With $57.5B invested so far in 2018, VC funding for U.S. startups reaching ‘unprecedented levels’

The amount of venture capital funding pouring into U.S. startups is on pace to reach levels unseen since the early 2000s.

The latest PitchBook-NVCA Venture Monitor report shows $57.5 billion invested across 3,997 deals for U.S. venture-backed companies thus far in 2018. The most recent quarter was the fifth consecutive with more than $20 billion invested.

“To say capital availability is high would be putting the true state of the U.S. VC industry lightly,” the report notes.

This follows a record 2017, when venture deal value surpassed $80 billion for the first time since the dot-com era. Pitchbook CEO John Gabbert said “the sheer amount of capital available across the entire venture landscape is reaching unprecedented levels.”

“Once startups are able to produce solid business metrics and establish a business model capable of scaling quickly, they see high demand from venture investors looking to put their capital to work,” Gabbert said in a statement. “I expect to see continued momentum in the venture industry, especially with an improving exit market, as GPs will be able to consistently generate strong returns.”

There were 94 deals of more than $100 million in the first half of 2018, accounting for 40 percent of total deal value, as a “new normal” trend continues of capital going to fewer, larger deals.

The report shows much of the increased capital going to later-stage companies and unicorns — companies valued at more than $1 billion — which are on pace for a record year with 42 deals so far in 2018 and $11.8 billion invested. The report specifically called out electric scooter company Bird, which became the fastest to reach unicorn status when the year-old startup raised its fourth round last month at a valuation of $2 billion. Another scooter startup, Lime, has raised more than $450 million in less than a year.
The increasing optimism around the IPO market is good news for late-stage companies looking to go public — and for the investors and LPs backing them — although the longevity and level of openness of the IPO window remain to be seen.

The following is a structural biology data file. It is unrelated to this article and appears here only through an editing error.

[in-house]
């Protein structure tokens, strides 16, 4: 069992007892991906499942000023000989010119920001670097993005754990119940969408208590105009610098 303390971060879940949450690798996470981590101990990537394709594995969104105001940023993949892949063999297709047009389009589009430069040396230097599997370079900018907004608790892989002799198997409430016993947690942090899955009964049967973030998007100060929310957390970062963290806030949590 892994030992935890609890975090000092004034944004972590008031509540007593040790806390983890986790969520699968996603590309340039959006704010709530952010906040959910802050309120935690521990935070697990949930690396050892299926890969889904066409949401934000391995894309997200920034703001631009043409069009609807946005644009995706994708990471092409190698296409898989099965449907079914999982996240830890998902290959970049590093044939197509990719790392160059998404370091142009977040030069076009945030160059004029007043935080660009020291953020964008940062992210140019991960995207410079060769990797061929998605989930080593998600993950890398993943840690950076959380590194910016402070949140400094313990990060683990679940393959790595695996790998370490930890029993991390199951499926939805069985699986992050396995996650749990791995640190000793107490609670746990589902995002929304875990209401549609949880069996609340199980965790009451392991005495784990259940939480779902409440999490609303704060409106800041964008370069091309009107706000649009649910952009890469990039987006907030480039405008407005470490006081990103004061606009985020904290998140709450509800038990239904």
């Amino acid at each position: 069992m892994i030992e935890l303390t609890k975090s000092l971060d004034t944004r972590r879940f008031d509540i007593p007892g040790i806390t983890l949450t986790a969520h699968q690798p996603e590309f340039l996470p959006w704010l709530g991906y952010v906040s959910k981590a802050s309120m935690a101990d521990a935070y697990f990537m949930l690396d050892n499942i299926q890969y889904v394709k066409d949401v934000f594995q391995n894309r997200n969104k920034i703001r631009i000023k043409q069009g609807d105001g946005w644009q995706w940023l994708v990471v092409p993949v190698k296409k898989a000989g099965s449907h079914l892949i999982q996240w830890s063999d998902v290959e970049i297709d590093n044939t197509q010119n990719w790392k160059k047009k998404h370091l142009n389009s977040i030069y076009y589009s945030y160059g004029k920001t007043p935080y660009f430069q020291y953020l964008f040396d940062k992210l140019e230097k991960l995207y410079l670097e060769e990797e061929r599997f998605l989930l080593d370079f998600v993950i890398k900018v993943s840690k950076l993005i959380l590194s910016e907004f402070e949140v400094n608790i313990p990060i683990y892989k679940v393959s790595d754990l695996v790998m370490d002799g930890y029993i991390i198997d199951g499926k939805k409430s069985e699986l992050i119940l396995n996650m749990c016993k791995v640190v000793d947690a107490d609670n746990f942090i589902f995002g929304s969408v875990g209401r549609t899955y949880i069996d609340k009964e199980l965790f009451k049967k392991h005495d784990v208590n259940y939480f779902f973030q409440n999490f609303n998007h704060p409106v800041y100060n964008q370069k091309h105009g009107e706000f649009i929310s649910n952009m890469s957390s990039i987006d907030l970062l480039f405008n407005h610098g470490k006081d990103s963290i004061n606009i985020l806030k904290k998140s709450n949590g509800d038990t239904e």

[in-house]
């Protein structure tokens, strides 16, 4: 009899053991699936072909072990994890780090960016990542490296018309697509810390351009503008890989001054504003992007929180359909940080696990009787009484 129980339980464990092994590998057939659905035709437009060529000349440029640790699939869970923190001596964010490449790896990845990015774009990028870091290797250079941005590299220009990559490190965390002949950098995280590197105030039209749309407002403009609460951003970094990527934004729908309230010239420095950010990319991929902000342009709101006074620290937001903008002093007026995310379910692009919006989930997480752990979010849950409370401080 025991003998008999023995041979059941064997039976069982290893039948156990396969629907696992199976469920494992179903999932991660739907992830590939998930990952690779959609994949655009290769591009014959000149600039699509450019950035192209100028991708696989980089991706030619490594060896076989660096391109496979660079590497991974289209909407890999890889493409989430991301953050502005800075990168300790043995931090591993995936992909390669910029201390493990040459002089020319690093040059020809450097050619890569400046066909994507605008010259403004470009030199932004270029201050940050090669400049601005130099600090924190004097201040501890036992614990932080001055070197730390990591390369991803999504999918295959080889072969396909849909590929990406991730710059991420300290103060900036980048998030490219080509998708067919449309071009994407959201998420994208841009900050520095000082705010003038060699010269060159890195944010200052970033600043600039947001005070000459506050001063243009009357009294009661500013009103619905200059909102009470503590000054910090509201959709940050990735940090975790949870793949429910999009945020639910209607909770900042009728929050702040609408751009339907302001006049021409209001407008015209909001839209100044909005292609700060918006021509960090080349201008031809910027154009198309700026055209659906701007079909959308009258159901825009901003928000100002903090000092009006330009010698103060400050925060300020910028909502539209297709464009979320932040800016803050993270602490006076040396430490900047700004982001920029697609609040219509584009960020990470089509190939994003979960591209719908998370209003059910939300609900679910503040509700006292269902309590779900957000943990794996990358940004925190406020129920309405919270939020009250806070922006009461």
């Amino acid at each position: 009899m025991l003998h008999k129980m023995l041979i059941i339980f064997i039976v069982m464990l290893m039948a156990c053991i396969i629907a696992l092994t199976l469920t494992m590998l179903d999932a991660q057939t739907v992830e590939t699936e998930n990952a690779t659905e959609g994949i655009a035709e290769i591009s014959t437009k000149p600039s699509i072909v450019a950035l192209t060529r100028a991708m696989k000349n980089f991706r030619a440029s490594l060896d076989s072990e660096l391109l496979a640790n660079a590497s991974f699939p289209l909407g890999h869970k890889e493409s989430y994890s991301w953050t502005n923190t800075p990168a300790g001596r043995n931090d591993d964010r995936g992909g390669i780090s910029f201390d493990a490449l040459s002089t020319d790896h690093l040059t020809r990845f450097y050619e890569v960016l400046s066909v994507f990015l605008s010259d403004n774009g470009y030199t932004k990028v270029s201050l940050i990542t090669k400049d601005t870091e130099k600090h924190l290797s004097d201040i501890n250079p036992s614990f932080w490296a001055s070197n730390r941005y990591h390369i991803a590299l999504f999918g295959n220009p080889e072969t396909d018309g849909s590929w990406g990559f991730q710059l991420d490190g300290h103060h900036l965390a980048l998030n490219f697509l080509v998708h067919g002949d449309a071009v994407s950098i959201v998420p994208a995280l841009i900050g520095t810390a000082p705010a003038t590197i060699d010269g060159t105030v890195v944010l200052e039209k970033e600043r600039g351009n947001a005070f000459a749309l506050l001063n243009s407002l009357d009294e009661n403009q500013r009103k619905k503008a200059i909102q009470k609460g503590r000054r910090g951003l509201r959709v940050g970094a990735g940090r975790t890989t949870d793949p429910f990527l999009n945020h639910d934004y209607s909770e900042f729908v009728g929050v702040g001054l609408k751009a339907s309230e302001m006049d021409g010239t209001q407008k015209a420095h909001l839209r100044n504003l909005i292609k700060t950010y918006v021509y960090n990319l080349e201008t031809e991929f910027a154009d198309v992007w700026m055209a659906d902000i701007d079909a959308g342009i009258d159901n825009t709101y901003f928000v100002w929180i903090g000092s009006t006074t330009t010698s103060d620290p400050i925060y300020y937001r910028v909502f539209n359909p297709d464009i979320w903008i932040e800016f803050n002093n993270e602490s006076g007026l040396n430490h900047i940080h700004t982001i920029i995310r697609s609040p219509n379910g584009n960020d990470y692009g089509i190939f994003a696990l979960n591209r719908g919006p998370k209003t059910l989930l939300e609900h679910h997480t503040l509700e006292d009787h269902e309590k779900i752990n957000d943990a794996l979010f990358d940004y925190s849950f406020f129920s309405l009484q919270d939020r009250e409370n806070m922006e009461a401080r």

Angel and seed-stage financing rounds are also seeing higher deal sizes, in part due to the emergence of “pre-seed” rounds, the report noted. Median angel and seed valuations are up from $1.9 million in 2007 to $7 million in 2018 as a result of companies raising their first round of venture capital later on in their lifecycle.

Exit activity is on pace to match results from last year, with 419 venture-backed exits totaling $28.7 billion thus far in 2018. Flatiron ($1.9 billion), Ring ($1.2 billion), and Glassdoor ($1.2 billion) helped drive exit value.

Contrary to the past few years, there is now a healthy IPO market, particularly for enterprise tech, as companies like DocuSign, PluralSight, Smartsheet, and Avalara all went public in 2018.

“The increasing optimism around the IPO market is good news for late-stage companies looking to go public — and for the investors and LPs backing them — although the longevity and level of openness of the IPO window remain to be seen,” BobFranklin, president and CEO of NVCA, said in a statement. “Companies going public and staying public, particularly small cap tech companies, remains an issue, though recent regulatory discussions to enhance the 2012 JOBS Act are encouraging. This along with a strong investment and fundraising environment are positive signs for young, innovative U.S. companies that will fuel the future of our economy.”

Companies are staying private longer, with the average time to exit now at 6.1 years from the first VC financing a company raises. That number has increased almost every year for the past decade.

Venture capital firms are also continuing to raise large amounts themselves, with $20.2 billion raised across 157 vehicles in 2018. Median fund size ($65 million) reached the highest level since 2008. There are 300 new funds expected to close this year.

There was $1.9 billion raised across 26 first-time funds; 2018 is also on pace to become the most active for first-time micro-funds that focus on niche or regional strategies.

Regionally, Washington ranked fourth with $914 million invested, the highest quarterly investment since 2014. California topped the U.S. at $15.6 billion; Massachusetts was second at $3.2 billion; and New York was third at $2.8 billion.

Top deals of the quarter for Seattle-area startups include Rover’s $155 million round; Qumulo’s $93 million infusion; and Outreach raising $65 million.